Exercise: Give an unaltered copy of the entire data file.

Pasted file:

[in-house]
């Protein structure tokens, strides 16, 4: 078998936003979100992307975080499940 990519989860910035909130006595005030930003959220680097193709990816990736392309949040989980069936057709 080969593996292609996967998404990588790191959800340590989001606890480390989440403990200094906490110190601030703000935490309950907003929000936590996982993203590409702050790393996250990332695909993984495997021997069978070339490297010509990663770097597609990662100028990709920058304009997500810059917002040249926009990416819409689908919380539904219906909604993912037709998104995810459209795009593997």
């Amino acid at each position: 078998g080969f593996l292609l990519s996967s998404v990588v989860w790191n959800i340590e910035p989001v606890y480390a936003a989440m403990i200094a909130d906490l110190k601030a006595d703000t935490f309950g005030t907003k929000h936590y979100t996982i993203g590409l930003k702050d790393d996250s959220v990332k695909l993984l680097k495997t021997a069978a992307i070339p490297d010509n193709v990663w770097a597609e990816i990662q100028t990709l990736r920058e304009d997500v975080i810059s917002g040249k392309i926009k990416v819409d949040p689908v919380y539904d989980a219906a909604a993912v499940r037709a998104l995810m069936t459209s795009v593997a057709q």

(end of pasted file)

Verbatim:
[in-house]
């Protein structure tokens, strides 16, 4: 078998936003979100992307975080499940 990519989860910035909130006595005030930003959220680097193709990816990736392309949040989980069936057709 080969593996292609996967998404990588790191959800340590989001606890480390989440403990200094906490110190601030703000935490309950907003929000936590996982993203590409702050790393996250990332695909993984495997021997069978070339490297010509990663770097597609990662100028990709920058304009997500810059917002040249926009990416819409689908919380539904219906909604993912037709998104995810459209795009593997």
């Amino acid at each position: 078998g080969f593996l292609l990519s996967s998404v990588v989860w790191n959800i340590e910035p989001v606890y480390a936003a989440m403990i200094a909130d906490l110190k601030a006595d703000t935490f309950g005030t907003k929000h936590y979100t996982i993203g590409l930003k702050d790393d996250s959220v990332k695909l993984l680097k495997t021997a069978a992307i070339p490297d010509n193709v990663w770097a597609e990816i990662q100028t990709l990736r920058e304009d997500v975080i810059s917002g040249k392309i926009k990416v819409d949040p689908v919380y539904d989980a219906a909604a993912v499940r037709a998104l995810m069936t459209s795009v593997a057709q």